Loew's Commodore Theater

105 2nd Avenue,
New York, NY 10003

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Additional Info

Previously operated by: Loew's Inc., Meyer & Schneider

Architects: Harrison G. Wiseman

Styles: Adam

Previous Names: Commodore Theater, Village Theater, Fillmore East, N.F.E., Village East, The Saint

Nearby Theaters

Fillmore East

Originally opened in 1926 as the Commodore Theater operated by the Meyer & Schneider circuit. This movie house theater was taken over by Loew’s Inc. and opened as the Loew’s Commodore Theater on September 1, 1927. It became a Yiddish theatre in 1963, showing Yiddish movies and vaudeville, and was known as the Village Theater. It can credit Lenny Bruce as appearing on its stage.

In March 1968 it became the Fillmore East concert venue. Over three years, innumerable bands played here including Santana and Chicago. The Fillmore East finally closed in June 1971. On December 7, 1974 it became the N.F.E. (New Fillmore East) operated by Barry Stuart, with the group Bachman Turner Overdrive playing on opening night. This closed in 1975. It then became the Village East.

In the fall of 1980, it was converted into what was to become New York City’s best and most celebrated gay disco ‘The Saint’, which became famous world-wide. This continued until May 2, 1988 when the doors closed following a non-stop 48 hours party. The building was used sporadically for a couple of years for live events, then stood empty for a few years until the auditorium was demolished in around 1996.

Today the narrow facade remains and the lobby is now remodeled as an Emigrant Savings Bank. Apartments/condos called Hudson East were constructed on the site of the auditorium. In the lobby of the bank are pictures of the Fillmore, Village Theater and Loews Commodore Theatre as well as some posters from the Fillmore East days.

Contributed by Peter Holowczyk, William Gabel, Ken Roe

Recent comments (view all 149 comments)

thomas27 on September 28, 2014 at 12:01 pm

Since April 22, 2013 it’s an Apple Bank for Savings branch after the acquisition of 29 Emigrant Savings Bank branches.

http://evgrieve.com/2013/04/bank-branch-become-bank-branch-at.html https://en.wikipedia.org/wiki/Apple_Bank_for_Savings#Acquisition_of_29_Emigrant_Bank_branches_in_2013

DavidZornig on September 5, 2015 at 8:18 am

December 1969 photo added, photo credit Amalie Rothschild, via New York Historical.

DavidZornig on December 28, 2018 at 10:19 am

Link with multiple 1968 Elliot Landy Getty images.


Comfortably Cool
Comfortably Cool on February 16, 2020 at 7:27 am

A major exhibition honoring Bill Graham, who turned the former Commodore into a rock palace known as Fillmore East, is currently on view at the New York Historical Society. More details here

DavidZornig on February 4, 2021 at 1:04 pm

Article about Bill Graham with photos.


bigjoe59 on February 13, 2021 at 3:25 pm


I read the intro at top but it doesn’t answer a question I hoped it would so hopefully a fellow poster might have inside info. if it was so successful as the Fillmore East why did it close as such. its not like the Fillmore East closed because the building was being demolished the next week. did the landlord up the rent and Bill Graham couldn’t afford the rent hike?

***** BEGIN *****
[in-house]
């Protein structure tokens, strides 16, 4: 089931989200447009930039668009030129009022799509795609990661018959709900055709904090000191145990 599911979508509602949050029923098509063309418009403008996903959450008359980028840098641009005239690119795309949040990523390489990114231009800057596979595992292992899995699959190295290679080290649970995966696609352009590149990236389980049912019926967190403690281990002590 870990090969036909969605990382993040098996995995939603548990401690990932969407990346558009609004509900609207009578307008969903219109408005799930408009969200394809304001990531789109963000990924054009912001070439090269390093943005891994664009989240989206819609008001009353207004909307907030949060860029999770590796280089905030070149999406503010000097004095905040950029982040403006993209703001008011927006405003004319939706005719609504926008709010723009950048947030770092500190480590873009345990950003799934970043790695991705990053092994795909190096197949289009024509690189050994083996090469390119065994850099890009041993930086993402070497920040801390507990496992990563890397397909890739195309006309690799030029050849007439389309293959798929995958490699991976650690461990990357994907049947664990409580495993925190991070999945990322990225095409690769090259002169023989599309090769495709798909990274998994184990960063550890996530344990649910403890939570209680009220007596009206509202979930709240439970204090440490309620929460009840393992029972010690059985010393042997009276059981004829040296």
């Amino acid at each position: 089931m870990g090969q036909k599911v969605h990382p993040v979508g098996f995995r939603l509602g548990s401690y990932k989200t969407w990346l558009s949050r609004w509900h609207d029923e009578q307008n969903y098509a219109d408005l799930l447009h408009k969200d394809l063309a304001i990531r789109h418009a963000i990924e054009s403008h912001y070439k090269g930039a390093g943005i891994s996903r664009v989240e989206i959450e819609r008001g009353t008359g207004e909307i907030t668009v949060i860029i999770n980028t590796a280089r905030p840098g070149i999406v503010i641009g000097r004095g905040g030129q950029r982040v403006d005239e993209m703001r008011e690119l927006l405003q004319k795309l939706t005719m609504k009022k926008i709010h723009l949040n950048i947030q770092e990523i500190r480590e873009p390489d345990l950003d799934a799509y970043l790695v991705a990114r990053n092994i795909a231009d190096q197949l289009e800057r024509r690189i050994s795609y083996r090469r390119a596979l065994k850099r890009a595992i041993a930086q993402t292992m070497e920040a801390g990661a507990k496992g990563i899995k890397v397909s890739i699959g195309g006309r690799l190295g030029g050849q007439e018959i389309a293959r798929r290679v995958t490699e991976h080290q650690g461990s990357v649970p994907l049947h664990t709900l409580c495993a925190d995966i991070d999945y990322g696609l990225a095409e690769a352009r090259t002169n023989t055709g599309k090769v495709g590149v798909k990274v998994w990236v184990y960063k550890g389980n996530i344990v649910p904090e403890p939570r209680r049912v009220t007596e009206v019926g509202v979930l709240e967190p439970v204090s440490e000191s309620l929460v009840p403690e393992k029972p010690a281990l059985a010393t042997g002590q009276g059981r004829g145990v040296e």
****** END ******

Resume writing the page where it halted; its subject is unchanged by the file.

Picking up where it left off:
stevenj on February 14, 2021 at 1:32 pm

bigjoe59…..In 2016 John Glatt’s book Live at the Fillmore East and West was published. I read it about 2 years ago and still have a copy of it. The closing of both Fillmore East and West (the SF venue’s closing was announced the day after Fillmore East had its last concert) was a long time coming. I went to many concerts at the original Fillmore and then Fillmore West. Graham occasionally was called out on stage from the audience whenever he raised ticket prices (“capatalist pig” etc) while he was on stage in the middle of announcing the next act. Every time he would point out that it was the bands that wanted more money and he had no choice. (Ticket prices at the time as I recall were $2 - 3.50). At one show I attended he asked a heckler to come up on stage and debate it with him. The heckler declined -(if you ever heard that Bronx accented angry profanity laden mouth you would decline too!!) In the book he’s quoted as saying that “Woodstock syndrome would be the beginning of the end”. That is, that the bands would want a lot more money from a lot more people than could attend old theaters and ballrooms, even SF’s Winterland that had 5400 occupancy for rock shows. High overhead at all the venues plus drugs and police problems, Graham feeling abuse from the press and public and a front page story in the SF Chronicle that moved up the closing of Fillmore West signaled the end. Apparently somebody spiked some “liquid refreshment” during a Grateful Dead show at Winterland with acid that sent a lot on bad trips to the emergency room at nearby Mt Zion hospital. More bad press for Graham. Graham decided that if you can’t beat em, join em. So he started doing mega concerts at stadiums and indoor and outdoor arenas where he wouldn’t lose money and the bands could get rich. He went into acting briefly (Apocalypse Now) and staged the final show at Winterland (The Last Waltz) in 1976. In the book, the last concert held at Fillmore East sounded like one for the ages.

bigjoe59 on February 15, 2021 at 2:14 pm


to stevenj thanks for your reply. I wondered why if it was so successful it closed after not that many years. as stated the building wasn’t torn down till yearsssssssss after the Fillmore East’s last show so I figured there had to be a lot more behind why it closed long before the building was razed.

the one show I can remember seeing at the Fillmore East was Janis Joplin with Big Brother and the Holding Company. I am 98 ½% certain the Staple Singer were the opening act.

DavidZornig on March 23, 2021 at 9:16 pm

Current article with photos.


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